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Research Data Management: File Organisation

Why File Organisation is Important

It is important for you and your colleagues to decide how you will name and structure your research data files and folders early in the project planning process. Maintaining consistent file organisation strategies can save you lots of times and headaches, and it is to make sure you and others who need access to the research data can locate and understand it in different periods.

Do you ever have  same experience? Do not know where to find your data files? Do not remember the contents of the data files?

File Naming

Source: PHD Comics

File Structure

How can you store your data in folders systematically?

Define the types of data and file formats

Here are some examples:

  • Images from the field (.jpeg)
  • Progress reports & presentations (.docx, .pptx & .pdf)
  • Field observations (.xlsx & .csv)
  • Analysis files & graphics (.xlsx & .R)

Include important contextual information

When you are looking for a specific data file, how do you think about it? You may want to consider incorporating the following types of contextual information when you organise your data folders?

  • Date
  • Collaborator
  • Data collection method
  • Location
  • Data type

Creating a hierarchical file folder structure

Hierarchical file structures can make your file organisation more systematic.organisation more systematic.

File Structure

Organise folders by meaningful categories

Based on the contextual information, you will be able to organise the folder in a more meaningful and systematic way. Here are some examples:

  • [Project] / [Sub-project] / [Experiment] / [Instrument] / [Date]
  • [Research area] / [Project] / [Data or documentation] / [Date]

File Naming

Develop a naming convention based on elements that are important to the project. It allows you and others who need access to the data find the files easily and track data records efficiently.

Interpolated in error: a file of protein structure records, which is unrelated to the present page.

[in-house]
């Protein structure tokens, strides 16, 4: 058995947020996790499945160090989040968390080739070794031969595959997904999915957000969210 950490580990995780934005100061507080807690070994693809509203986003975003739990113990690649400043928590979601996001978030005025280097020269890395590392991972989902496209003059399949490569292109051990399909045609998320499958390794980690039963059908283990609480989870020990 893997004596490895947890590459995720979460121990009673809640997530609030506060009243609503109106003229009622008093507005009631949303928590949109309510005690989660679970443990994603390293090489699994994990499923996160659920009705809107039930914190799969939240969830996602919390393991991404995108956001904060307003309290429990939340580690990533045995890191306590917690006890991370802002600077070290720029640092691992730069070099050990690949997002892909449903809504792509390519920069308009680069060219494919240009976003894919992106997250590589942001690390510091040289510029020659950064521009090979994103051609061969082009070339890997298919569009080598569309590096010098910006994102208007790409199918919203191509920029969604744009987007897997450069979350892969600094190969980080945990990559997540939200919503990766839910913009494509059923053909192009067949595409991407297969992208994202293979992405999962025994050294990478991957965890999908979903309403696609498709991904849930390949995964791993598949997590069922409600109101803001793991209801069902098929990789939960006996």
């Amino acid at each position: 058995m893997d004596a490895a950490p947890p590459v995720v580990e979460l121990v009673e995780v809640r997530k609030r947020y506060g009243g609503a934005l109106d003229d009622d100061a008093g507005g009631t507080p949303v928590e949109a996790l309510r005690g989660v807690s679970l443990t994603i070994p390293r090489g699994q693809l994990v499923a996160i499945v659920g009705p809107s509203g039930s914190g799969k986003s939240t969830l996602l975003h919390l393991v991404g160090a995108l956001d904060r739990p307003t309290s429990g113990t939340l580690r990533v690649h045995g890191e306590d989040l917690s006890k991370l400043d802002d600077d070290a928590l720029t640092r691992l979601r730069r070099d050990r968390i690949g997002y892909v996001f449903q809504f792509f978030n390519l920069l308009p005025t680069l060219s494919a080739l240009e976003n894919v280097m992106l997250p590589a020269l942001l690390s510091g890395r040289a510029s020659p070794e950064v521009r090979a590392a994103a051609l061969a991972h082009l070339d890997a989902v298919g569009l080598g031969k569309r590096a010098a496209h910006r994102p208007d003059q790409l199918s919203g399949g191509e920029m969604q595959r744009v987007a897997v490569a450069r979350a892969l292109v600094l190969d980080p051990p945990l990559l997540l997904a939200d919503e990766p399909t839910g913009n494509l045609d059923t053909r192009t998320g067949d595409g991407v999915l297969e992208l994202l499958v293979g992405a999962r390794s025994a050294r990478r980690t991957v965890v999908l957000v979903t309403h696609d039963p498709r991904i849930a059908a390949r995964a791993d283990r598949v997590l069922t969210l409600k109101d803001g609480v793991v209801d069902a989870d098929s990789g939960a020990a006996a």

You may consider the following elements in your file conventions:

  • Date/ Date range
  • Study title/ Project name
  • Location
  • Version number
  • Contents of the file
  • Date type
  • Name/Initials of researchers

Here are some other tips:

  • The file naming should be consistent
  • Try not to have very long file names (usually no more than 25 characters)
  • Avoid special characters (i.e. ~ ! @ # $ % ^ & * ( ) ` ; < > ?. , [ ] { } ' " |) in a file name
  • Do not use spaces. Instead, here are some alternative options: capitals (e.g. FileName.xxx), underscores (e.g. File_Name.xxx)
  • Use date format YYYYMMDD or YYMMDD
  • Include a version number

Data Versioning

You should be aware of the versioning of your research data when you save new copies of your file. Applying proper data versioning policies to your dataset will save a lot of time when you need to retrieve specific versions of your files in the future.

Here are some suggestions:

  • Include a version number, e.g "v1," "v2," or "v2.1. For e.g., DataFileName_1.0 = original document; DataFileName_1.1 = original document with minor revisions; DataFileName_2.0 = document with substantial revisions
  • Include information about what changes were made, e.g. "cropped" or "normalized"